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Questioning power station purchase

June 1, 2013
The Inter-Mountain

Editor:

I am writing about the proposed purchase of the Harrison County Power Station by Mon Power and Potomac Edison. This power station belongs at present to Allegheny Energy Supply.

All three companies are subsidiaries of the parent company, FirstEnergy. So one part of the company is being sold to another, and a big profit is going to the parent company. West Virginia consumers will be paying for this by increased electric bills.

Why is FirstEnergy selling the power station? FirstEnergy is in trouble, as natural gas is becoming cheaper and more available. In addition, it pollutes less. So FirstEnergy wants to offload its old, coal- powered station to West Virginia, where electricity prices are regulated. This will protect FirstEnergy from competition from natural gas.

We are told that West Virginia needs more electrical service capacity. But buying this old plant is not the best way to get it. FirstEnergy did not do a study to figure out how to increase West Virginia's capacity in a way that would benefit our state. There was no talk of campaigns to increase energy efficiency. There was no Request for Proposals to address the situation. There was no consideration of our old and haphazard delivery system. No attempt to prepare for super storms such as the two that assailed us in 2012. No, they simply are trying to sell West Virginia their obsolete coal plant.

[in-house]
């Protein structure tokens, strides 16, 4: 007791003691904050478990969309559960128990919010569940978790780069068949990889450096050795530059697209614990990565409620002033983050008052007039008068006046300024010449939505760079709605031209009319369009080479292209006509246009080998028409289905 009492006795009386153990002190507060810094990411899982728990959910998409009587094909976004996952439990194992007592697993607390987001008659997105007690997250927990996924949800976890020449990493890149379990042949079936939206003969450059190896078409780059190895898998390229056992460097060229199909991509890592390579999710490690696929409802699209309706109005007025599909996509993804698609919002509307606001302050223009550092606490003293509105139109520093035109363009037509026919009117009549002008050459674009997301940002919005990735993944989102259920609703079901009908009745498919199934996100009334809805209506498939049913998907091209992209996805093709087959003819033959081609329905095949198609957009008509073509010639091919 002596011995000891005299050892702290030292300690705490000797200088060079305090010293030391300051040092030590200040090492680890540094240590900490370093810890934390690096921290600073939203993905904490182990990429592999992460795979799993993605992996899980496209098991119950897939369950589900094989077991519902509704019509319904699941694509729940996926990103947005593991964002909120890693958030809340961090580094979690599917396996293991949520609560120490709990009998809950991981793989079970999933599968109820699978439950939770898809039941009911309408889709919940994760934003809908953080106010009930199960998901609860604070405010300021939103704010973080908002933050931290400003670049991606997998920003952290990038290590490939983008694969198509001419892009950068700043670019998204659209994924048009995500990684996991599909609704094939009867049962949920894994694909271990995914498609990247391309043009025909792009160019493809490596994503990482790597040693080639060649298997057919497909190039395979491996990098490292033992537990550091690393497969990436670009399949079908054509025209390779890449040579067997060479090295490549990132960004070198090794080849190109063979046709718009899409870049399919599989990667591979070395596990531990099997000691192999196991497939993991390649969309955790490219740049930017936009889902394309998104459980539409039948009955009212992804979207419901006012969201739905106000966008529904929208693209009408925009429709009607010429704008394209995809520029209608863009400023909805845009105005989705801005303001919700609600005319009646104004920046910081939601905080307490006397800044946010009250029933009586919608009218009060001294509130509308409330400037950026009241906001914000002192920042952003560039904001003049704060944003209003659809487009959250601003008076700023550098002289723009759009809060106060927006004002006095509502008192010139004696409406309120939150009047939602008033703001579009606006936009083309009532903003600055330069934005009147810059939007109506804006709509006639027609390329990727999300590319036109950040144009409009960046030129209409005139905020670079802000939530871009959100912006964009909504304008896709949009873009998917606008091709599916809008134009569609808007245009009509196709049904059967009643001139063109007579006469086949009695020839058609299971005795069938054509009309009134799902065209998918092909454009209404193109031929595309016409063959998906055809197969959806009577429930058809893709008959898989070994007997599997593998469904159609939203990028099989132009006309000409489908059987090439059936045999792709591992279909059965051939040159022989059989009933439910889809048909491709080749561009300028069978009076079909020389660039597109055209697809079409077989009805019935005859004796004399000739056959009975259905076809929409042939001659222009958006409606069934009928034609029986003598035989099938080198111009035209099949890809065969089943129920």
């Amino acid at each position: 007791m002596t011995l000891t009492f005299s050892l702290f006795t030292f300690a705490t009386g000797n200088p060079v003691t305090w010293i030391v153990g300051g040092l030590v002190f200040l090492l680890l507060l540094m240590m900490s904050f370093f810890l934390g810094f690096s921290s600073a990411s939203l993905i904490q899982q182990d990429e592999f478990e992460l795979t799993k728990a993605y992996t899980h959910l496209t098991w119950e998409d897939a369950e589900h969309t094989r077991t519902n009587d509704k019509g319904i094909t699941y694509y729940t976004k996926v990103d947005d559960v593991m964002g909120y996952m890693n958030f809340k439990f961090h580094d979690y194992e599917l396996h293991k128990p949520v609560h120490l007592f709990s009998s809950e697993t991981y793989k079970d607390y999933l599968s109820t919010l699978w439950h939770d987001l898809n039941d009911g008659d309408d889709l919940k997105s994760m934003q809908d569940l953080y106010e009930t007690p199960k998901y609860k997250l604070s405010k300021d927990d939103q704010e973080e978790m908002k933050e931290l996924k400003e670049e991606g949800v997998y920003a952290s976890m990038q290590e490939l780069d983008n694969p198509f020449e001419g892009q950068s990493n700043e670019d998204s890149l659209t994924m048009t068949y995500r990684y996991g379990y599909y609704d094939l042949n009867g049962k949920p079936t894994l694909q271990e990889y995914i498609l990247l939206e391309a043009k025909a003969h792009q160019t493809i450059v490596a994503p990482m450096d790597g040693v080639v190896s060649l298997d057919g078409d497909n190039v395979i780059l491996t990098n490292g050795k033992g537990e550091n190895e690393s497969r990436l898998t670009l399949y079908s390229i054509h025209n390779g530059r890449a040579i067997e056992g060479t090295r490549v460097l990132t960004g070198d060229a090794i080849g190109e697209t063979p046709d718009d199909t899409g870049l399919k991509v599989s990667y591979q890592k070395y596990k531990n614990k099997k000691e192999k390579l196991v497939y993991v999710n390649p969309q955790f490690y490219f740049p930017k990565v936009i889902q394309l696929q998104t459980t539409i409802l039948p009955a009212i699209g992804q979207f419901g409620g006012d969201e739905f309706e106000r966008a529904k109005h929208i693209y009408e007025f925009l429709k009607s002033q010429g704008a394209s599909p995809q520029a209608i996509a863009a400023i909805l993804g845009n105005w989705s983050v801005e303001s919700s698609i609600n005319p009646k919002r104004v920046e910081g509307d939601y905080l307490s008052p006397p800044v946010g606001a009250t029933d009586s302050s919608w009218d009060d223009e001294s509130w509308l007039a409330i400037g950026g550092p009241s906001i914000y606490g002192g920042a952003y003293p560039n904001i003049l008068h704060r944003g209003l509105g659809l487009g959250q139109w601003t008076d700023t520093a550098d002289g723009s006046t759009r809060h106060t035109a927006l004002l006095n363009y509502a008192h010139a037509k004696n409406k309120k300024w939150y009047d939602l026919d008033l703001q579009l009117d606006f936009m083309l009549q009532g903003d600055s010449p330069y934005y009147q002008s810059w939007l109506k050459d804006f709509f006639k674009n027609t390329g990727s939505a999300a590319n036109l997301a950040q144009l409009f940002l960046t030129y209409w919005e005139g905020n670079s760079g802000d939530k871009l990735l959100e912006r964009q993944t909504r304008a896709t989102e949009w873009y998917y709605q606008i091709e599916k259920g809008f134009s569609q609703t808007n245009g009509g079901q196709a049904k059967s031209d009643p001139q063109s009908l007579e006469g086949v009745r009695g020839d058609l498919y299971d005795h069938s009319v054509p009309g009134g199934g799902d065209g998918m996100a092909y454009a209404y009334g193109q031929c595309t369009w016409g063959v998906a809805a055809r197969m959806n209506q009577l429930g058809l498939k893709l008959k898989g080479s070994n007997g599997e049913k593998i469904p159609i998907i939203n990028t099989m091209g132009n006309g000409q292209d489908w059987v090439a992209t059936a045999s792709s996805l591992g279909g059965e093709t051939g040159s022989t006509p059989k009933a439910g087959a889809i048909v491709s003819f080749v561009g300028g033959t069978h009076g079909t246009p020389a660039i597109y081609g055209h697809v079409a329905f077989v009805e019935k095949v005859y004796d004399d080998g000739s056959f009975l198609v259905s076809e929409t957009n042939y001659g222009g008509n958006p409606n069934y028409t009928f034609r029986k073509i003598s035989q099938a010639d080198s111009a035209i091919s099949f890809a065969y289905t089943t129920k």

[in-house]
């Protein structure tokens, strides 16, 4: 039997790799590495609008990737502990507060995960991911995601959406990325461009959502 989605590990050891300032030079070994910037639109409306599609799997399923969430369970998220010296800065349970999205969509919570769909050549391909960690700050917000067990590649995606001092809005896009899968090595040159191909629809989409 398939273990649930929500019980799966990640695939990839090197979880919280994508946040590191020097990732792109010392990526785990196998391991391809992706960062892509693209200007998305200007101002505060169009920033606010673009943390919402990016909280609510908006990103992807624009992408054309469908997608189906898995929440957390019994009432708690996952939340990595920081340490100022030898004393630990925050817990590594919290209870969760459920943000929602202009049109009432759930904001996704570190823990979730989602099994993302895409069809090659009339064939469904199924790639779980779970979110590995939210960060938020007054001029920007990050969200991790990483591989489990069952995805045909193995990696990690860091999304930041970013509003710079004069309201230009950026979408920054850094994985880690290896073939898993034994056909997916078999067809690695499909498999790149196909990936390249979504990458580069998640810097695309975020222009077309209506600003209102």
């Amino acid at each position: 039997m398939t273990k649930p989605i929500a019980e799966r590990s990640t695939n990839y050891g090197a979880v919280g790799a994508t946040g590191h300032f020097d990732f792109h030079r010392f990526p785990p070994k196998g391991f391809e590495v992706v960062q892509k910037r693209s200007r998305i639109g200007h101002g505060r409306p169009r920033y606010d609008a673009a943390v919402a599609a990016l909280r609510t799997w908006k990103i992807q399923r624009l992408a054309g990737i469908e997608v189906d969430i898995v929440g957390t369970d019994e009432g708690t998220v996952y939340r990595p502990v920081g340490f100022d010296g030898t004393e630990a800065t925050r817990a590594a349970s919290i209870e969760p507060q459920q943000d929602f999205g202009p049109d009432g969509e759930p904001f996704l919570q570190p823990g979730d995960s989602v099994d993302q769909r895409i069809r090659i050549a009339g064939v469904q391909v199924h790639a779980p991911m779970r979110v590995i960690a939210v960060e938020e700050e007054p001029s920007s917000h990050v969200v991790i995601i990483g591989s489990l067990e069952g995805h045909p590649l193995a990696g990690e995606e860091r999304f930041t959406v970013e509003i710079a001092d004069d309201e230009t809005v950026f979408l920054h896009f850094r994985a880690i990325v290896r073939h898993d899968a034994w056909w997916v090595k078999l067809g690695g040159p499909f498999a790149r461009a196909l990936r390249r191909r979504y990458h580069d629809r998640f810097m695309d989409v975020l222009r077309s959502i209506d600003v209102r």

The purchase will have to be approved by the PSC. This is a good opportunity for the PSC to move West Virginia's power companies away from over-dependence on a single fuel source.

Nationally, investments in energy efficiency cost an average of 3 cents per kilowatt hour saved.

The Harrison County plant will cost 7.4 cents per kilowatt hour generated. I know I like that math.

This information comes from Energy Efficient West Virginians, a group of businesses and organizations who have come together to promote energy efficiency in our state. You may read about them at www.eewv.org.

As a citizen concerned about the future of the state and my own electrical bill, I urge people to get involved.

Let's keep West Virginia green.

Judith Seaman

Elkins

 
 

 

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